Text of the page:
But the biblical view differs from all three. It states that God exists, he created the world, and he has a close, even personal, relationship with it. God’s providence refers to his sustaining, preserving and supporting hand over what he created.
The term providence literally means foresight or making provision beforehand. Thus it means that God looks ahead and makes provision for his goals, and that he accomplishes what he sets out to do. Creation is the initial act of God whereby he brings something into being out of nothing. Providence is his continuing relationship to the created order.
What we call the “laws of nature” would be the way God mainly governs his world. In one sense, they are simple cause and effect relationships which he built into the world. But there are numerous Scriptures which speak of God being far more involved in this world than simply by means of remote and impersonal laws.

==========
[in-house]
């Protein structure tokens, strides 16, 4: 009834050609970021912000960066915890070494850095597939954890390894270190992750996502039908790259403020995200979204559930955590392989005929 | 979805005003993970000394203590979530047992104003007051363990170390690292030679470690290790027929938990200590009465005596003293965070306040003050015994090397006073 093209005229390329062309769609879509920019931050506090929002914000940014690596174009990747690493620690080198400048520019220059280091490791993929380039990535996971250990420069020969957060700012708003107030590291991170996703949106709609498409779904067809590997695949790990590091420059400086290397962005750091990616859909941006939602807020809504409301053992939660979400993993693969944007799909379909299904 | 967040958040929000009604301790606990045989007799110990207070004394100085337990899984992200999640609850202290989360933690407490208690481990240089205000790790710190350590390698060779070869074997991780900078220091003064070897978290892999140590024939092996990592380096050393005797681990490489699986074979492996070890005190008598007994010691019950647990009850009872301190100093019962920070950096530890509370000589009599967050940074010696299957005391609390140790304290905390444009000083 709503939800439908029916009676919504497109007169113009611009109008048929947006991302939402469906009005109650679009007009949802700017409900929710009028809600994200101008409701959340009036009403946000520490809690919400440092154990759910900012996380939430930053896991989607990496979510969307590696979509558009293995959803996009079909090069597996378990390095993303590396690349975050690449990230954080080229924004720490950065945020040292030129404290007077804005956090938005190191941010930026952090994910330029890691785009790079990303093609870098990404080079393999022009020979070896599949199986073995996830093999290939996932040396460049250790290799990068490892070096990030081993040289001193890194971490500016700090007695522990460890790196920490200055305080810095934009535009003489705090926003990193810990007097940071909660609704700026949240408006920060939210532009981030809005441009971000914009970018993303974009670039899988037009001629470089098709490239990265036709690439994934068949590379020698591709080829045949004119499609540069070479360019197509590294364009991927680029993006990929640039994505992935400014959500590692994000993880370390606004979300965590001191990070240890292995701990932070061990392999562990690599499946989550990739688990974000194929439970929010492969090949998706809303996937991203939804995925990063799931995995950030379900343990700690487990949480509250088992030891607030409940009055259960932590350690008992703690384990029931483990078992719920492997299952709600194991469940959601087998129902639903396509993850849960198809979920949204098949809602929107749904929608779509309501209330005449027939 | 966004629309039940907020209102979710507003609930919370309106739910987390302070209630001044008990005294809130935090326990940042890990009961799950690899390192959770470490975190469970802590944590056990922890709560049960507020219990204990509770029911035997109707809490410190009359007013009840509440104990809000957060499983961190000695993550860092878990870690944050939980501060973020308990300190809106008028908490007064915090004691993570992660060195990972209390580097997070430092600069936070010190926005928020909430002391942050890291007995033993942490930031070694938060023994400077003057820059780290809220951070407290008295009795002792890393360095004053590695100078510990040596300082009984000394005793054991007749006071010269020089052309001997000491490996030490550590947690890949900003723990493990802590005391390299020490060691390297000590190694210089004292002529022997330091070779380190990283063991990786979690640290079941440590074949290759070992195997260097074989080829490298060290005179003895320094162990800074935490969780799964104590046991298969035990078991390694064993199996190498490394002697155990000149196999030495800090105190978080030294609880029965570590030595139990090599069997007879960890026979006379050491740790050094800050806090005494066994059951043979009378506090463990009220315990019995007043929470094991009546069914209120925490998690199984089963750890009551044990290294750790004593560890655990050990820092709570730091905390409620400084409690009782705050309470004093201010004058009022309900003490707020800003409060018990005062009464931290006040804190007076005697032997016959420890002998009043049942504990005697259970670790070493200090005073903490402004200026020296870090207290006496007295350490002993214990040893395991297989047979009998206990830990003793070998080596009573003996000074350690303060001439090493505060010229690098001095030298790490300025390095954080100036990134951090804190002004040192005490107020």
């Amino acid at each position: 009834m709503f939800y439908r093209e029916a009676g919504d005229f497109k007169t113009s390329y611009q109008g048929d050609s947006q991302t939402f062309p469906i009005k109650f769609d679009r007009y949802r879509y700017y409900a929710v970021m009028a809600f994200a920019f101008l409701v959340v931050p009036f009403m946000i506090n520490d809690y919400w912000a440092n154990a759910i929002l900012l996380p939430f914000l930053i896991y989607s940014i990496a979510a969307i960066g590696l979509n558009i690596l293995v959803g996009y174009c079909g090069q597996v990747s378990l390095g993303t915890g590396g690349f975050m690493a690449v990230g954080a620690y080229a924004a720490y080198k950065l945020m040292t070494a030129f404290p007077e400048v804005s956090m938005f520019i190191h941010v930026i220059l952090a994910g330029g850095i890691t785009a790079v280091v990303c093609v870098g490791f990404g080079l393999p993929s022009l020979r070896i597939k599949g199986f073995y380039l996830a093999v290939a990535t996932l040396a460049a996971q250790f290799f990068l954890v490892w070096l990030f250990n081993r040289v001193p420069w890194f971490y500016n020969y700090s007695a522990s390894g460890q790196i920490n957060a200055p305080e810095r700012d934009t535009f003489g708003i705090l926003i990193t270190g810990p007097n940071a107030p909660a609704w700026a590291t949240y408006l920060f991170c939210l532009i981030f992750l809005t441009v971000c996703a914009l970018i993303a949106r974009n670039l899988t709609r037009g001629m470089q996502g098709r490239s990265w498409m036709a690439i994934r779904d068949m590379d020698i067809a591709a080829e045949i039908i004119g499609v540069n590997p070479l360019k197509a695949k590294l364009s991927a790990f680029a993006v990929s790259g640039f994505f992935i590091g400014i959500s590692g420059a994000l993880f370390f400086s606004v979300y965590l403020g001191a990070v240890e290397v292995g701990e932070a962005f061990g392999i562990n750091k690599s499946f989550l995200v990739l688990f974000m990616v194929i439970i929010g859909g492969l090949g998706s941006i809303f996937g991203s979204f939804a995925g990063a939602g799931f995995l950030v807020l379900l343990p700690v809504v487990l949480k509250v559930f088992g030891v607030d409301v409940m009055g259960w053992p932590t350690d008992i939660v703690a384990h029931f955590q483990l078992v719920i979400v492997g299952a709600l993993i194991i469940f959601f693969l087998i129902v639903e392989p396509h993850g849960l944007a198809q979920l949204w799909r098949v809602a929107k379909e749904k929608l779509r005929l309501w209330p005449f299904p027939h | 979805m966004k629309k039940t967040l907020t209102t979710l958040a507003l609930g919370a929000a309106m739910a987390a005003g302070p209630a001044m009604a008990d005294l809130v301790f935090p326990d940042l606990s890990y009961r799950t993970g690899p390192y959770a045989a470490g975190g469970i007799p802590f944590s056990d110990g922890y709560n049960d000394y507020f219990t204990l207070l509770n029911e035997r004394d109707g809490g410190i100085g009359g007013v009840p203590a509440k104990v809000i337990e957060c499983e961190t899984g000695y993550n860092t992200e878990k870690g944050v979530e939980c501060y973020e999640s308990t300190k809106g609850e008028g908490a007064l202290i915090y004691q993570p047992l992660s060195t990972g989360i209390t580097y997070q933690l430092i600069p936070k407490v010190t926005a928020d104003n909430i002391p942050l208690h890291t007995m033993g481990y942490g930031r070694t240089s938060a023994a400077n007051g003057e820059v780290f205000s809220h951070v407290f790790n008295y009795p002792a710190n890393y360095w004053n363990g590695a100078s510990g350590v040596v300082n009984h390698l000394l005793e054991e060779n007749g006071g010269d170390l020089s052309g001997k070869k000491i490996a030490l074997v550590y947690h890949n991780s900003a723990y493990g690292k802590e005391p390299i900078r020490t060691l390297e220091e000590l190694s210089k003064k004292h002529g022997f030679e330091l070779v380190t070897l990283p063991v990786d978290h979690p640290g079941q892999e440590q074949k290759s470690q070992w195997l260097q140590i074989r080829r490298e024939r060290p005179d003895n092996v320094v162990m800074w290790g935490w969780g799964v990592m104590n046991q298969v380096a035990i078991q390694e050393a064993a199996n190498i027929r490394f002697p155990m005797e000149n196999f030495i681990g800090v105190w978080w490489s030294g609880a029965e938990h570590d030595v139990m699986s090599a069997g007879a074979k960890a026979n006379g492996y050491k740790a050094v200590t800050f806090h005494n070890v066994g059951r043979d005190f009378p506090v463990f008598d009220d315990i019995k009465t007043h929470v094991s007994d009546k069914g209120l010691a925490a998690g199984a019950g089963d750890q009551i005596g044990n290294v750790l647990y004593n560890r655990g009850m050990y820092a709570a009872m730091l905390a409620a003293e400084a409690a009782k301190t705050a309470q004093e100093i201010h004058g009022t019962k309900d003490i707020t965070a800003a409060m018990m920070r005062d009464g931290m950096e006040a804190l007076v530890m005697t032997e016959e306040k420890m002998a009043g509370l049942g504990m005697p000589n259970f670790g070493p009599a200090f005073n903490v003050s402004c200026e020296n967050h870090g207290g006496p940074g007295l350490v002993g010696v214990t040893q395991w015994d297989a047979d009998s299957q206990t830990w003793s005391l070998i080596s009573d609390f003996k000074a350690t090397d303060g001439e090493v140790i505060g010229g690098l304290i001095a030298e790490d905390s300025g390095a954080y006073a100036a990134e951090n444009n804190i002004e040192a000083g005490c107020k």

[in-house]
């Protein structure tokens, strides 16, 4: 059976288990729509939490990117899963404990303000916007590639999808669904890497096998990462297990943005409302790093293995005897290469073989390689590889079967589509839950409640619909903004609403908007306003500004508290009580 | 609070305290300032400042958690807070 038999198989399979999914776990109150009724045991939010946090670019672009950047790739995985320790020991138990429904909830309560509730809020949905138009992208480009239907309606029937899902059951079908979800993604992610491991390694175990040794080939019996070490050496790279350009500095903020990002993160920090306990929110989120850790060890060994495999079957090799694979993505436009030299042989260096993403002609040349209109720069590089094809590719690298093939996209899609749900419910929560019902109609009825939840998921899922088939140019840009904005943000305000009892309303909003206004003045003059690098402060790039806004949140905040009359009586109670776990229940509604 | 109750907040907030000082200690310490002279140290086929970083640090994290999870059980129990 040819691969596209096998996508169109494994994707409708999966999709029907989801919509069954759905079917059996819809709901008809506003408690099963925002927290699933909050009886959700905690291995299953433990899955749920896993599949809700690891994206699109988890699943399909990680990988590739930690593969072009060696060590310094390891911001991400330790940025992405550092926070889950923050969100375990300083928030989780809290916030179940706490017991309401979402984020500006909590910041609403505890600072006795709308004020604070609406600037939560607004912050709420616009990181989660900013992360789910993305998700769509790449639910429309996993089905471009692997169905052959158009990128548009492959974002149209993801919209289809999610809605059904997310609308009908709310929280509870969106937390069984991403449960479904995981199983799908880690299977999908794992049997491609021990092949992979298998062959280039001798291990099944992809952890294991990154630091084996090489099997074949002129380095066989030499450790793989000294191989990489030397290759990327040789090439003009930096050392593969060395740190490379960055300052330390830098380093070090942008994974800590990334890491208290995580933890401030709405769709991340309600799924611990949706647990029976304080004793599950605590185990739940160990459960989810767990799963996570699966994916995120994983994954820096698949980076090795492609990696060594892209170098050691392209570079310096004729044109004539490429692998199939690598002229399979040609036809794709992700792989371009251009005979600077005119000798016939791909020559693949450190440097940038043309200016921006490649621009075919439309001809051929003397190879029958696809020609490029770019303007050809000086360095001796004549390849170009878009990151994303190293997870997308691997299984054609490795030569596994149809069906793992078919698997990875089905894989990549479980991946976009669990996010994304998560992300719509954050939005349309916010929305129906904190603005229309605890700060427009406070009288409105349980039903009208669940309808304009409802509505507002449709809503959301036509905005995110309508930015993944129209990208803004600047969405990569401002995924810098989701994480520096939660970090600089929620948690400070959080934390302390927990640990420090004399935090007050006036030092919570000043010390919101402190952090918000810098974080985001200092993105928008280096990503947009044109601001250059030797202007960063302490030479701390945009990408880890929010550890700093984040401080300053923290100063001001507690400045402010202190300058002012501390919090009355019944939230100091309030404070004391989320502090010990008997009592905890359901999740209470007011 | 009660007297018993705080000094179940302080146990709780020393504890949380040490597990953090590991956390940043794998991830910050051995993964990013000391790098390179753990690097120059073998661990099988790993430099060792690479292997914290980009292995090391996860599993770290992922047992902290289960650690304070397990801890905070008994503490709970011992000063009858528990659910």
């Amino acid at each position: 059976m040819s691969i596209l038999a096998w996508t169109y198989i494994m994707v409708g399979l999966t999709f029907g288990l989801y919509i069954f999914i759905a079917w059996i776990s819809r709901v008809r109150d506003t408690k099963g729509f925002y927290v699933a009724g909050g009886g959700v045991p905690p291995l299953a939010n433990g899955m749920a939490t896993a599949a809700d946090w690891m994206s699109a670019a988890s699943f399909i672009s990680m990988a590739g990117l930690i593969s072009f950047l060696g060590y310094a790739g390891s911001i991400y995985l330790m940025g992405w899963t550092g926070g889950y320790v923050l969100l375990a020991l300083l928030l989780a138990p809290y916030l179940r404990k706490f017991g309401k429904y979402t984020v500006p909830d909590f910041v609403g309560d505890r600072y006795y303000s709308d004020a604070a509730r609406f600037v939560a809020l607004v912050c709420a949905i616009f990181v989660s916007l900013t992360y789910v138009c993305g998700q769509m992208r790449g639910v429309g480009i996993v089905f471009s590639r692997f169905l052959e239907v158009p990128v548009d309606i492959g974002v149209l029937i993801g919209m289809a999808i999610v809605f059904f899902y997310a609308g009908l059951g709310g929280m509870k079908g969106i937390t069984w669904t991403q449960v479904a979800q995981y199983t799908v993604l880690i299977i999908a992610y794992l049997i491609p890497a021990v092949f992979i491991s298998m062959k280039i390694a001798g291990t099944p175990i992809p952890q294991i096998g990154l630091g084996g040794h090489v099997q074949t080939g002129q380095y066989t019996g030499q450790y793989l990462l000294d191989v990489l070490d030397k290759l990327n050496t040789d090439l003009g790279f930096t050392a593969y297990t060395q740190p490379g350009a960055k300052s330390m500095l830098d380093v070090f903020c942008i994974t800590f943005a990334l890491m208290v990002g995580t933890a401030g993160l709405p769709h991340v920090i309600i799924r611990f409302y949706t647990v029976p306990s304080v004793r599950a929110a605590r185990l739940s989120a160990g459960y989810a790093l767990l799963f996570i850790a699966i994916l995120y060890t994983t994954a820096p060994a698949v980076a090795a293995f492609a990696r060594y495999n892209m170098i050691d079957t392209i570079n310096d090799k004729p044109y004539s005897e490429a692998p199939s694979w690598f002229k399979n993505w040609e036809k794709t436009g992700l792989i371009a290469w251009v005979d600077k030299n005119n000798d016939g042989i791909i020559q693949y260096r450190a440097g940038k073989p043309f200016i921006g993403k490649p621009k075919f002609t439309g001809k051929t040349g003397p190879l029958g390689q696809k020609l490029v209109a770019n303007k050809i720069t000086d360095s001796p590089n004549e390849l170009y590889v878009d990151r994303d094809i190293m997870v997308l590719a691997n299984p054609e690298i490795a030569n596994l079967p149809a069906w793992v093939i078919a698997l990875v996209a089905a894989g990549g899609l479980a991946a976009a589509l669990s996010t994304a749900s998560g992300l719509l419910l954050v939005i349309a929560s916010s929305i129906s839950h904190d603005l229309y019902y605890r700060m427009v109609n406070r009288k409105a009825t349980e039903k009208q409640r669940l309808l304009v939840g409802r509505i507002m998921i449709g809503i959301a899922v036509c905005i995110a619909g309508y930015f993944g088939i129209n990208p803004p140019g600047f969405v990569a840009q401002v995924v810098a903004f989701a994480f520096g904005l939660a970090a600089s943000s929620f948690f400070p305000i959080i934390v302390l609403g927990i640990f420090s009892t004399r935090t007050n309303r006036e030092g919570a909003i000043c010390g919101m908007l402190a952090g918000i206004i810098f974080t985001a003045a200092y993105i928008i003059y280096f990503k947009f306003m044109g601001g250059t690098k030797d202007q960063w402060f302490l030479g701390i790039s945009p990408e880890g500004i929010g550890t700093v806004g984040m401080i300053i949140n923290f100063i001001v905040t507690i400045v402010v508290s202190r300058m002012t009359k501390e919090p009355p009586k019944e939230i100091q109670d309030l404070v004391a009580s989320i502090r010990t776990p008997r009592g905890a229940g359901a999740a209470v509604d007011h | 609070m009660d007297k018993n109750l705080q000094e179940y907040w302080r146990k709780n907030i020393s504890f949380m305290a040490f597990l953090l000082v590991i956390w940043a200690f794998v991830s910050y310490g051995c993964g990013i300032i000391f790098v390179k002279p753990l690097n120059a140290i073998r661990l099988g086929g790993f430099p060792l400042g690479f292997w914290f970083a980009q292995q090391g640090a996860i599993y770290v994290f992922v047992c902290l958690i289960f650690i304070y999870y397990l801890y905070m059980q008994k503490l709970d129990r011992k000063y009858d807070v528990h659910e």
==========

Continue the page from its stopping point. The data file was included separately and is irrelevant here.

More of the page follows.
Providence applies to nature, to individuals, to nations, and to all aspects of life. Providence means God is present and active in our lives. God is personally involved in countless aspects of human life and the world around us. The world is not ruled by chance or fate, but by a personal God intimately involved in it.
It should be mentioned that providence is to be distinguished from miracles. Some call miracles special providences. Others speak of ordinary and extraordinary providences. As mentioned, providence is God’s sustaining hand over what he created in the first place. In one sense his providential activity is seen in and through nature all the time, as he works out his purposes and achieves his aims. God is in charge of nature and of history.